The southwest corner of Denmark’s Jutland peninsula offers the country’s only two-Michelin-star restaurant outside of Copenhagen and a UNESCO-listed national park. But most travelers would struggle to find it on a map.
As Nordic cuisine and hygge continue to gain popularity outside of Denmark, the small Scandinavian country of less than 6 million residents welcomed a record number of travelers in 2018. But most U.S. visitors fly into Copenhagen and stay put. While there’s plenty to do in the capital city to keep you well fed and entertained for days, take a note from the locals and head about 200 miles west to the southwestern coast of Jutland, the main peninsula of Denmark.
The sleepy beach town of Henne, along with the island of Fano, and medieval town of Ribe, have long been a popular summer getaway for Danes and Germans. But after gaining a two-Michelin-star restaurant—the only one outside of Copenhagen—and a UNESCO-listed national park all in the past five years, southwest Jutland is ready for its closeup.
SAS makes the 50-minute flight from Copenhagen to the town of Billund at least once a day throughout the year and up to four times a day in the summer. From Billund, located in the center of the Jutland peninsula, it’s another hour’s drive to the coast. If you’d rather make a full road trip out of it, the drive to the southwest coast of Jutland from Copenhagen takes under three hours. Either way, you’ll want to rent a car to move between the various towns in the region. To reach the island of Fano, car ferries depart from Esbjerg several times per hour during the day and take 12 minutes to make the crossing.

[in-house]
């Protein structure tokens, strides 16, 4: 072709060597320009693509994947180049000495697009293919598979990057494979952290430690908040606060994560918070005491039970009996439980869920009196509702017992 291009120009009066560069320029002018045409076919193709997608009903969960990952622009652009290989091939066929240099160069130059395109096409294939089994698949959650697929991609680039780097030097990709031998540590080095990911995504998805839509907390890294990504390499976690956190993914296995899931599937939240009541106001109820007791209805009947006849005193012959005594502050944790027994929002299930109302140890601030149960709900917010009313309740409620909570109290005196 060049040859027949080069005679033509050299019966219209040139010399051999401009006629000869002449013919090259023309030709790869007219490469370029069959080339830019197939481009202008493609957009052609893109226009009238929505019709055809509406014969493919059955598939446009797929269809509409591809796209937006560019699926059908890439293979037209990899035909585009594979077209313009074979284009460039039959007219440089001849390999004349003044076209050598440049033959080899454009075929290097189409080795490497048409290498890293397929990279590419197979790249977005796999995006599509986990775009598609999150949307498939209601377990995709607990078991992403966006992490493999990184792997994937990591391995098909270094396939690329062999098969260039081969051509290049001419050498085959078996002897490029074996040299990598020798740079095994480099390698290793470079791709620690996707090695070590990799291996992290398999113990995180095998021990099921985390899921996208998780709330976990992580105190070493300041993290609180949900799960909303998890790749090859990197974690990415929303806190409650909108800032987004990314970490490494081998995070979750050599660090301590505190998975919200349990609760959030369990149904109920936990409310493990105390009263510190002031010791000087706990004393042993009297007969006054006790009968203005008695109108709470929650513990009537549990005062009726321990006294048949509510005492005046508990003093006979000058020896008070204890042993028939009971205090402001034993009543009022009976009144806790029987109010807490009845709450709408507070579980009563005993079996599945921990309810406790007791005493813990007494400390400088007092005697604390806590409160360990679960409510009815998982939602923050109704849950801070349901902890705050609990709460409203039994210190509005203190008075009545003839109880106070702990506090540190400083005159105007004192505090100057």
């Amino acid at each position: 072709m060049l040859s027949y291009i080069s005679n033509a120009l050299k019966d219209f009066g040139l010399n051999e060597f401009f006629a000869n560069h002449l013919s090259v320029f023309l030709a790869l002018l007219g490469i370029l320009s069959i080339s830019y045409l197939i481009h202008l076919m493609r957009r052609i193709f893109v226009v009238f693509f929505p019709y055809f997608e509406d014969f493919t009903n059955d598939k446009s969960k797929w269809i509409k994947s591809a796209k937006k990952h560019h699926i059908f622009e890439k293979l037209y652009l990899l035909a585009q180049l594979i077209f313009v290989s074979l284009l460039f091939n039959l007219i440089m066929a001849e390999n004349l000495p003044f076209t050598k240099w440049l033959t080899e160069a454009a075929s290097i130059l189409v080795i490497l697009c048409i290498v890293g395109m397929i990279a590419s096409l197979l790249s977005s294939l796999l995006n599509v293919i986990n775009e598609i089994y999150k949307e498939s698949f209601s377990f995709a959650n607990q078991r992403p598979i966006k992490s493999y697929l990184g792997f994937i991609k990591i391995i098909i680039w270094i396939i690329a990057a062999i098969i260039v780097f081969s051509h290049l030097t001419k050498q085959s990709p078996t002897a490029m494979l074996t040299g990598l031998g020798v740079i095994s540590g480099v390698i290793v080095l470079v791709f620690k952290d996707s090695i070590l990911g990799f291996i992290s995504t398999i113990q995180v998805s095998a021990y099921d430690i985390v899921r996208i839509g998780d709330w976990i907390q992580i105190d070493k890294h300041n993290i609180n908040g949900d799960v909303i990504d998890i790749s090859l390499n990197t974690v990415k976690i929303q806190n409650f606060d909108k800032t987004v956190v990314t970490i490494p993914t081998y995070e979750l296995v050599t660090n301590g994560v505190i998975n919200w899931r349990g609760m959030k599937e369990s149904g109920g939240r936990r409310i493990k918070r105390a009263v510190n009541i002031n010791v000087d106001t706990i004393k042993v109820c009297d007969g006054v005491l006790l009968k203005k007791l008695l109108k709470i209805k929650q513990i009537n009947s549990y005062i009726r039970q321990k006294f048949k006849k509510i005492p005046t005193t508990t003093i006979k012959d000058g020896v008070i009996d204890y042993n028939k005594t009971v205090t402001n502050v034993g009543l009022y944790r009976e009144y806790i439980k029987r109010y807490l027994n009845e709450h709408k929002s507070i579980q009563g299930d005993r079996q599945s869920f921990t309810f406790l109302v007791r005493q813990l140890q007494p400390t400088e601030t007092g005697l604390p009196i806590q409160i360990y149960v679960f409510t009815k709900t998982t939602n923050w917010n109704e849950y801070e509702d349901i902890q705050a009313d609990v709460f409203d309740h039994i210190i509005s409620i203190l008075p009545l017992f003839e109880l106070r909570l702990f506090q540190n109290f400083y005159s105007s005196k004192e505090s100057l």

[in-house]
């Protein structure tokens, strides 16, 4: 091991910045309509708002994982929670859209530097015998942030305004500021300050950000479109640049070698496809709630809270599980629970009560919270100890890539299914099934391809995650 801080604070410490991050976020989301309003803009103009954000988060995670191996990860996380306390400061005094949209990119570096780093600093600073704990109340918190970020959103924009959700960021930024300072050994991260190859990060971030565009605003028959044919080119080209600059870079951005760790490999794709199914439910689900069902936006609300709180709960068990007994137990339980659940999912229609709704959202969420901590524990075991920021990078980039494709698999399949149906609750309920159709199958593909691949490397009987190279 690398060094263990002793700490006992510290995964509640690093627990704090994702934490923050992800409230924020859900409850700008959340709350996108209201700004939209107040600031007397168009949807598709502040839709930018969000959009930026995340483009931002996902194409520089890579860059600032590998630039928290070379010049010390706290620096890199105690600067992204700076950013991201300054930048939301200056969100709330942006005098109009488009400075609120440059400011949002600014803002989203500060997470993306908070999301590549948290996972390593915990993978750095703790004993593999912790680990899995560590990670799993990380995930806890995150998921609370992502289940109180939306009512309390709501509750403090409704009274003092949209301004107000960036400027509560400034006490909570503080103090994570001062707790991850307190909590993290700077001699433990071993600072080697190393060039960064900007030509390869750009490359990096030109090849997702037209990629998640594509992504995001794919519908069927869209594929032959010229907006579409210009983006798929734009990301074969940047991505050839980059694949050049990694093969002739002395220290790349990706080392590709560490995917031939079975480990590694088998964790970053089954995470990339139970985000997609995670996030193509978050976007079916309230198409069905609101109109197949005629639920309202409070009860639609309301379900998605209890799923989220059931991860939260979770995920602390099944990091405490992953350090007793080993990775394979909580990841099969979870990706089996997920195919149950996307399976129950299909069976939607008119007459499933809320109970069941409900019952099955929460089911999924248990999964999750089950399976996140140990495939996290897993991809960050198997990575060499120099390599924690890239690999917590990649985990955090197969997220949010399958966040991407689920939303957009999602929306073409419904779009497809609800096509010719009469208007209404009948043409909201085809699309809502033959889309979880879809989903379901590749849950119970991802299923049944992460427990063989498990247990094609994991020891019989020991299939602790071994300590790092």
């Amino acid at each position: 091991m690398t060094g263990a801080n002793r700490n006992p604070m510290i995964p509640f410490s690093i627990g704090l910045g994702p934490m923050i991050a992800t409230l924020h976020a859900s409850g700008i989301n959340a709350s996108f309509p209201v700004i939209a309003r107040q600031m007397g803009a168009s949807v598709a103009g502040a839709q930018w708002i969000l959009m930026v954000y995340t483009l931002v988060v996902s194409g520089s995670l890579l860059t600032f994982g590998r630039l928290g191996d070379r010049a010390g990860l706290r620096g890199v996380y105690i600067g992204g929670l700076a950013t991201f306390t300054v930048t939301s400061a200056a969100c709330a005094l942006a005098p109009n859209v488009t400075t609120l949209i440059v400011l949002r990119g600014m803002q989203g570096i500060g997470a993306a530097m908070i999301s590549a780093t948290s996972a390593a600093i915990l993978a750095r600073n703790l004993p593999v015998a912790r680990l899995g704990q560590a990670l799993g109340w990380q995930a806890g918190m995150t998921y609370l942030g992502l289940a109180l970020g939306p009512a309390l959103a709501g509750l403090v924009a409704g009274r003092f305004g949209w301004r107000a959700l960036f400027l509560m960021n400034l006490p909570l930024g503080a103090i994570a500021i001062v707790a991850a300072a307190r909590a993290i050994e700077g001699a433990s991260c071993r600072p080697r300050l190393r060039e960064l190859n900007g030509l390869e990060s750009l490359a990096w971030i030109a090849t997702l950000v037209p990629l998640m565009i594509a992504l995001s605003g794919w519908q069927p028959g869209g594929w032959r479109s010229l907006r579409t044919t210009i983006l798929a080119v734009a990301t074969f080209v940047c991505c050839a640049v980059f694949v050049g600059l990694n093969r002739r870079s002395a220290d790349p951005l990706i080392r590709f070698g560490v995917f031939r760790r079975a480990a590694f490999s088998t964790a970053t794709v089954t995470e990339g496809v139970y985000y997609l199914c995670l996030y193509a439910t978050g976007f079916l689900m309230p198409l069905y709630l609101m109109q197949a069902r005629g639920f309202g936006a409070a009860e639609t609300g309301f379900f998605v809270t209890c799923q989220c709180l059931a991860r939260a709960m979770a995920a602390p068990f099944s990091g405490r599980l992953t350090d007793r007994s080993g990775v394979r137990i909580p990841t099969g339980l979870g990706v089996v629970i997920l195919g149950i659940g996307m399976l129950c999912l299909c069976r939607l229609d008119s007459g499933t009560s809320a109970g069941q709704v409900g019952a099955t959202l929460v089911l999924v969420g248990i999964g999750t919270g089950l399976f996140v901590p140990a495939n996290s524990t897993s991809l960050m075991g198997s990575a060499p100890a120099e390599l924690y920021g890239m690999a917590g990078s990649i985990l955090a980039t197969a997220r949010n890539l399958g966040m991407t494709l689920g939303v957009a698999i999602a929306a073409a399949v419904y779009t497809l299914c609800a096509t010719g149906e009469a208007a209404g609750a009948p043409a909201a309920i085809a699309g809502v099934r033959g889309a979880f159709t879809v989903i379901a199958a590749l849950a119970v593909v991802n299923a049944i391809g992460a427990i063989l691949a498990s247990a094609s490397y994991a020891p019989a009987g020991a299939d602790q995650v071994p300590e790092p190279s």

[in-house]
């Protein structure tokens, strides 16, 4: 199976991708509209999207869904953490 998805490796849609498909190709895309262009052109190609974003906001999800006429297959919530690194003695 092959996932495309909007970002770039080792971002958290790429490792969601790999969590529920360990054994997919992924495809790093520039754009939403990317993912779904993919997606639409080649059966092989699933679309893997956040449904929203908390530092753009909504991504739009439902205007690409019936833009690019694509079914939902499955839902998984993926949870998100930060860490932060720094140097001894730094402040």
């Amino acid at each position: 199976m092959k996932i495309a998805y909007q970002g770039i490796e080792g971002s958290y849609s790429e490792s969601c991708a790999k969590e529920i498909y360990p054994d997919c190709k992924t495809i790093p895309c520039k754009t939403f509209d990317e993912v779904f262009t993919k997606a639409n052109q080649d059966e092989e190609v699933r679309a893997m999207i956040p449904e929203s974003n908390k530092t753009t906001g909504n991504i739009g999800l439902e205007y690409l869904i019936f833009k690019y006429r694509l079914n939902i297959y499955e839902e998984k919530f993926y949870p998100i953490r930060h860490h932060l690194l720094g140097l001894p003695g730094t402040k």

Of the four restaurants in Denmark that hold two Michelin stars, Copenhagen is home to three of them, including Noma. The other one—Henne Kirkeby Kro—is located 200 miles away in the village of Henne. Although the thatched roof and red brick exterior of the 1790 inn (kro means inn in Danish) may lead you to assume the food served inside will be traditional Danish fare, British chef Paul Cunningham draws inspiration from his travels for the menu. A recent dinner included one course inspired by Indian papadums, with local squid in a Hong Kong–style sauce served next. In true Nordic style, Cunningham sources a majority of his ingredients from the vegetable garden behind the inn, as well as using locally procured fish and meat. Guests who don’t want to drive after partaking in the wine pairings can check into any of the inn’s 12 rooms, which have modern amenities like Hastens beds and include breakfast in a renovated stable overlooking the garden.
Oyster lovers should not miss the ferry over to Fano, an island off the coast located within the UNESCO-listed Wadden Sea National Park. Each fall, Fano hosts the largest oyster festival in Denmark in part of a local effort to rid the Wadden Sea of an invasive Pacific oyster population. Even if your travels take you to this part of Denmark outside of oyster season, Sonderho Kro on the island’s southern tip is worth a detour. There, you can enjoy a five-course Danish meal made with locally sourced and foraged ingredients in the inn’s 300-year-old dining room, considered one of the oldest in Denmark. Located within a charming village of thatched roof houses, the inn serves both lunch and dinner, as well as full breakfast spread for guests who choose to stay overnight in any of the 13 tidy rooms.